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Org. Synth. 1953, 33, 52
DOI: 10.15227/orgsyn.033.0052
NICOTINONITRILE
Submitted by Peyton C. Teague and William A. Short1.
Checked by Arthur C. Cope, John C. Sheehan, and Louis A. Cohen.
1. Procedure
In a dry 1-l. round-bottomed flask are placed 100 g. (0.82 mole) of powered nicotinamide and 100 g. (0.70 mole) of phosphorus pentoxide. The flask is stoppered and shaken to mix the two powders. It is then connected by means of a 10-mm. i.d. tube to an 80-cm. air condenser arranged for distillation. A 125-ml. Claisen flask immersed in an ice-salt bath is used as the receiver (Note 1). The pressure is reduced to 15–20 mm., and the mixture is heated with a large free flame of a high-temperature burner (such as a Fisher or Meker type). The flame is moved about freely to melt the material as rapidly as possible, and then the mixture is heated vigorously until nothing more comes over or until foam reaches the top of the flask (15–20 minutes). The apparatus is allowed to cool (Note 2), and the product is rinsed out of the tube and condenser with ether (Note 3). The ether solution is added to the distillate, the ether is distilled on a steam bath, and the product is distilled at atmospheric pressure using an air condenser. The yield of nicotinonitrile, boiling at 205–208° and melting at 50–51°, is 71–72 g. (83–84%).
2. Notes
1. To prevent possible clogging of the condenser by the solid nicotinonitrile, the end of the condenser should not be constricted and should not extend far into the receiver.
2. The residue left in the flask may be removed by carefully adding water, allowing the mixture to stand overnight, and then washing repeatedly with water.
3. A small amount of material insoluble in ether but soluble in water remains in the condenser. The nicotinonitrile can be washed from the condenser more easily with acetone. If acetone is used, it should be removed by distillation under reduced pressure before the product is distilled.
3. Discussion
The method described is essentially that of La Forge.2 Nicotinonitrile has also been prepared from nicotinic acid by heating with ammonium acetate and acetic acid,3 from 3-pyridinesulfonic acid by fusion of the sodium salt with sodium cyanide,4 from 3-bromopyridine and cuprous cyanide,5 from nicotinamide and benzenesulfonyl or p-toluenesulfonyl chloride in pyridine,6 from nicotinic acid and ammonia in the presence of a dehydrating catalyst,7 from β-picoline and ammonia,8 and from heating a mixture of nicotinic acid and lead thiocyanate.9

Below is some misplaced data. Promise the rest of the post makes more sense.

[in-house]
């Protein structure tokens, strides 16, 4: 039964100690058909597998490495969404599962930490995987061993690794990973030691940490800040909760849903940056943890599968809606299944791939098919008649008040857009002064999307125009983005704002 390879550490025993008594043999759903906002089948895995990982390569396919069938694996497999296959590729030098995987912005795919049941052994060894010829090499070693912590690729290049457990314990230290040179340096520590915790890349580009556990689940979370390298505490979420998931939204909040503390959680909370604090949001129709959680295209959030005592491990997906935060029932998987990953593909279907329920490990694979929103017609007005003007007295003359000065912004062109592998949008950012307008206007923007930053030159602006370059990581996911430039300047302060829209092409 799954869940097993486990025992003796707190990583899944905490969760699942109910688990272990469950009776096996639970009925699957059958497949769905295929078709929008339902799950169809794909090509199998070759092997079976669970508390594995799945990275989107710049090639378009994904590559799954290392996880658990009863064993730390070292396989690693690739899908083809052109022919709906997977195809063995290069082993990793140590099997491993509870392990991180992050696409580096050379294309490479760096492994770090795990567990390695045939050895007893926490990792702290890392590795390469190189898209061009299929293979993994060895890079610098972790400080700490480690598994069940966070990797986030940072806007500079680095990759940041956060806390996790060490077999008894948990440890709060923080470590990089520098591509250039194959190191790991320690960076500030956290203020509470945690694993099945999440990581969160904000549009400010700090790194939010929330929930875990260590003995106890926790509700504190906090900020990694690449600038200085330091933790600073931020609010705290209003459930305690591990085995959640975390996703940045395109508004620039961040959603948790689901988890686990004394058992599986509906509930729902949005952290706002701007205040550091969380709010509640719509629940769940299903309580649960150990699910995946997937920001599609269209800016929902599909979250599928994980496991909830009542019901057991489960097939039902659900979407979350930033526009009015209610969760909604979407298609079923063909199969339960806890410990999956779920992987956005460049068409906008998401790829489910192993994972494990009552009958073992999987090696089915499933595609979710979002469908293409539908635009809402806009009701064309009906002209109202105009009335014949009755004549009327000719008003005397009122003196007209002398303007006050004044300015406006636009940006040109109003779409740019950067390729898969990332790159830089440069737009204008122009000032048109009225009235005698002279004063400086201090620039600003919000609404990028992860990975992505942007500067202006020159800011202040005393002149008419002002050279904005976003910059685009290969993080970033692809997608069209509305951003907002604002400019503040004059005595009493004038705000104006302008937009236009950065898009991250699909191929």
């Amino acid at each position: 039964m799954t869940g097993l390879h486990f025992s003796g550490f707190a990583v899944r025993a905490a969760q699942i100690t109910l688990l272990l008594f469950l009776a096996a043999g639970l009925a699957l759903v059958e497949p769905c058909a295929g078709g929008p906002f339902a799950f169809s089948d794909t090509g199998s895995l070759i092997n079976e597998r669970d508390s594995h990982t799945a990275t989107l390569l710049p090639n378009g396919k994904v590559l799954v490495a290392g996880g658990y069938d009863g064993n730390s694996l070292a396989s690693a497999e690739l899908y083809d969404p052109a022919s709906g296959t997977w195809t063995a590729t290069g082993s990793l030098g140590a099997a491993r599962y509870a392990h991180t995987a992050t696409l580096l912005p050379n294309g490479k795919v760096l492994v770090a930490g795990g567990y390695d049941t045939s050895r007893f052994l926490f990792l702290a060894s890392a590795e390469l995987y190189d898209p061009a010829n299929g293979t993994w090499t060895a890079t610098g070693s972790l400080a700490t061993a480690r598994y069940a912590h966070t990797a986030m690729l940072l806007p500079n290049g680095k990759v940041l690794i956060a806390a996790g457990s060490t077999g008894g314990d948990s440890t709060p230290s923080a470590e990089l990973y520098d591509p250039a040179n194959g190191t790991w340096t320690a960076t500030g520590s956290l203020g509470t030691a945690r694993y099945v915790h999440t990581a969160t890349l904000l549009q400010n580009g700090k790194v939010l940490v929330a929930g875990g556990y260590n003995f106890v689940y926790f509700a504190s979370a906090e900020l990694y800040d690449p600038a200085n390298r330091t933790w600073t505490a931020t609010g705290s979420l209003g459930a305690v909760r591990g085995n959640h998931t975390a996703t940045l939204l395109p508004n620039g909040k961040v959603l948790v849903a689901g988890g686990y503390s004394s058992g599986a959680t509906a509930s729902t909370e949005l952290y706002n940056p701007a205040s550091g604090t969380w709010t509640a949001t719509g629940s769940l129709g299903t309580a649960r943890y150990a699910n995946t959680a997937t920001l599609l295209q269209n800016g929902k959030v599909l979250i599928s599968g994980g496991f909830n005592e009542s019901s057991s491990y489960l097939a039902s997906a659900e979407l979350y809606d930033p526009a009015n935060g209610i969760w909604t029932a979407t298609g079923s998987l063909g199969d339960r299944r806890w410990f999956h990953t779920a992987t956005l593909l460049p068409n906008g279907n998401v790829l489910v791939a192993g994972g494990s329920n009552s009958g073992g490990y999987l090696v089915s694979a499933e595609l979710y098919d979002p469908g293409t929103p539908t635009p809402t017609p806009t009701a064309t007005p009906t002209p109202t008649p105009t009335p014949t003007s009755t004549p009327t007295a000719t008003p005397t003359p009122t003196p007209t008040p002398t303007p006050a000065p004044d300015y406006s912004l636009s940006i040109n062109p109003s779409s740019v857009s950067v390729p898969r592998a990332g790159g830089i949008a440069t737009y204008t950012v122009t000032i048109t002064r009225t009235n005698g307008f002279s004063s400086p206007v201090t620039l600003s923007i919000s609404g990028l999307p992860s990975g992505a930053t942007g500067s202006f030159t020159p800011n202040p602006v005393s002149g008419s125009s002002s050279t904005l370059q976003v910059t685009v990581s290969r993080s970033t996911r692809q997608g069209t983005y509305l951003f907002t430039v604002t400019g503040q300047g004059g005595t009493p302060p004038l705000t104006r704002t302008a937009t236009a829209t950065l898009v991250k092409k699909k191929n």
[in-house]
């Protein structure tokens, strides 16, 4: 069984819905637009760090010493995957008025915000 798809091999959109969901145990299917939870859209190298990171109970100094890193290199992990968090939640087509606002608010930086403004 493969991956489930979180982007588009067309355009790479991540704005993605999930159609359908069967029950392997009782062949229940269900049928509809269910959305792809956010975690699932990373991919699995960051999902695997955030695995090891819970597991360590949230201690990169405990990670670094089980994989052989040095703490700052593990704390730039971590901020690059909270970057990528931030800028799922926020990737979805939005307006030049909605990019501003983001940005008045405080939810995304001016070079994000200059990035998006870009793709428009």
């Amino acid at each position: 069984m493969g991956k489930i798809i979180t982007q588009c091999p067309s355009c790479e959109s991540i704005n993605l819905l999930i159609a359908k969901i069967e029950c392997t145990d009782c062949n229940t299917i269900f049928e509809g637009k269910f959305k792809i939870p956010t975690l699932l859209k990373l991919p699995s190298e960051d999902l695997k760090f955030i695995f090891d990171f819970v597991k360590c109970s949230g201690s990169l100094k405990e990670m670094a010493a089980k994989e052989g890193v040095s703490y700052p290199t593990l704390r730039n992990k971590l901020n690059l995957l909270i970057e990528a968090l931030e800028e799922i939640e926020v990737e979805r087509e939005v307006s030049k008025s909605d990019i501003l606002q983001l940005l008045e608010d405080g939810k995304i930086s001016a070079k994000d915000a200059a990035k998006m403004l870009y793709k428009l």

References and Notes
  1. University of South Carolina, Columbia, South Carolina.
  2. La Forge, J. Am. Chem. Soc., 50, 2477 (1928).
  3. Adkins, Wolff, Pavlic, and Hutchinson, J. Am. Chem. Soc., 66, 1293 (1944).
  4. McElvain and Goese, J. Am. Chem. Soc., 65, 2233 (1943).
  5. McElvain and Goese, J. Am. Chem. Soc., 63, 2283 (1941).
  6. Stephens, Bianco, and Pilgrim, J. Am. Chem. Soc., 77, 1701 (1955).
  7. Scudi, Maschetto, and Mayurnik (to Nepera Chemical Co., Inc.), U. S. pat. 2,680,742 [C. A., 49, 6316 (1955)].
  8. Hadley and Wood, Brit. pat. 777,746 [C. A., 51, 18011 (1957); Porter, Erchak, and Cosby (to Allied Chemical and Dye Corp.), U. S. pat. 2,510,605 [C. A., 45, 187 (1951)]; Mayurnik, Moschetto, Bloch, and Scudi, Ind. Eng. Chem., 44, 1630 (1952).
  9. Spasov and Golovinskii, Compt. rend. acad. bulgare sci., 11, No 4, 287 [C. A., 53, 18026 (1959)].

Appendix
Chemical Abstracts Nomenclature (Collective Index Number);
(Registry Number)

benzenesulfonyl or p-toluenesulfonyl chloride

acetic acid (64-19-7)

ammonia (7664-41-7)

ether (60-29-7)

ammonium acetate (631-61-8)

sodium cyanide (143-33-9)

Cuprous Cyanide (544-92-3)

acetone (67-64-1)

pyridine (110-86-1)

Nicotinic acid (59-67-6)

nicotinamide (98-92-0)

3-bromopyridine (626-55-1)

Nicotinonitrile (100-54-9)

β-picoline (108-99-6)

3-pyridinesulfonic acid (636-73-7)

phosphorus pentoxide (1314-56-3)

lead thiocyanate